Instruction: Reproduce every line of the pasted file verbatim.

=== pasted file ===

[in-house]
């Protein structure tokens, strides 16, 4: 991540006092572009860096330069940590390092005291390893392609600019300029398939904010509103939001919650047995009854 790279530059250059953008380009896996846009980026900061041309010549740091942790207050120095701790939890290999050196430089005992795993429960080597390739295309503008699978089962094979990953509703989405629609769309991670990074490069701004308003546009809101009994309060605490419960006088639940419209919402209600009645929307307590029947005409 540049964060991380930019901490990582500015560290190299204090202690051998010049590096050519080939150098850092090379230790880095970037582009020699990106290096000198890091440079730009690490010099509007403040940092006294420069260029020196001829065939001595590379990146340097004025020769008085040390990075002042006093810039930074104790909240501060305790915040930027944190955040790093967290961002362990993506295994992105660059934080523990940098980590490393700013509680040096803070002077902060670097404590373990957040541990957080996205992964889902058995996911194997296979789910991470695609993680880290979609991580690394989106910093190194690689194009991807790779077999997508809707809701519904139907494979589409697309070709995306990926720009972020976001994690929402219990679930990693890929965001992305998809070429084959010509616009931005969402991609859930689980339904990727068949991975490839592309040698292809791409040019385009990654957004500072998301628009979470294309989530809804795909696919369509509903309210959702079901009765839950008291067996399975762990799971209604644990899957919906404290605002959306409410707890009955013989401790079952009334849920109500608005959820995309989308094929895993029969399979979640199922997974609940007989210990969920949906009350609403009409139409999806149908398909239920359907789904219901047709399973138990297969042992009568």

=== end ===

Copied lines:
[in-house]
């Protein structure tokens, strides 16, 4: 991540006092572009860096330069940590390092005291390893392609600019300029398939904010509103939001919650047995009854 790279530059250059953008380009896996846009980026900061041309010549740091942790207050120095701790939890290999050196430089005992795993429960080597390739295309503008699978089962094979990953509703989405629609769309991670990074490069701004308003546009809101009994309060605490419960006088639940419209919402209600009645929307307590029947005409 540049964060991380930019901490990582500015560290190299204090202690051998010049590096050519080939150098850092090379230790880095970037582009020699990106290096000198890091440079730009690490010099509007403040940092006294420069260029020196001829065939001595590379990146340097004025020769008085040390990075002042006093810039930074104790909240501060305790915040930027944190955040790093967290961002362990993506295994992105660059934080523990940098980590490393700013509680040096803070002077902060670097404590373990957040541990957080996205992964889902058995996911194997296979789910991470695609993680880290979609991580690394989106910093190194690689194009991807790779077999997508809707809701519904139907494979589409697309070709995306990926720009972020976001994690929402219990679930990693890929965001992305998809070429084959010509616009931005969402991609859930689980339904990727068949991975490839592309040698292809791409040019385009990654957004500072998301628009979470294309989530809804795909696919369509509903309210959702079901009765839950008291067996399975762990799971209604644990899957919906404290605002959306409410707890009955013989401790079952009334849920109500608005959820995309989308094929895993029969399979979640199922997974609940007989210990969920949906009350609403009409139409999806149908398909239920359907789904219901047709399973138990297969042992009568």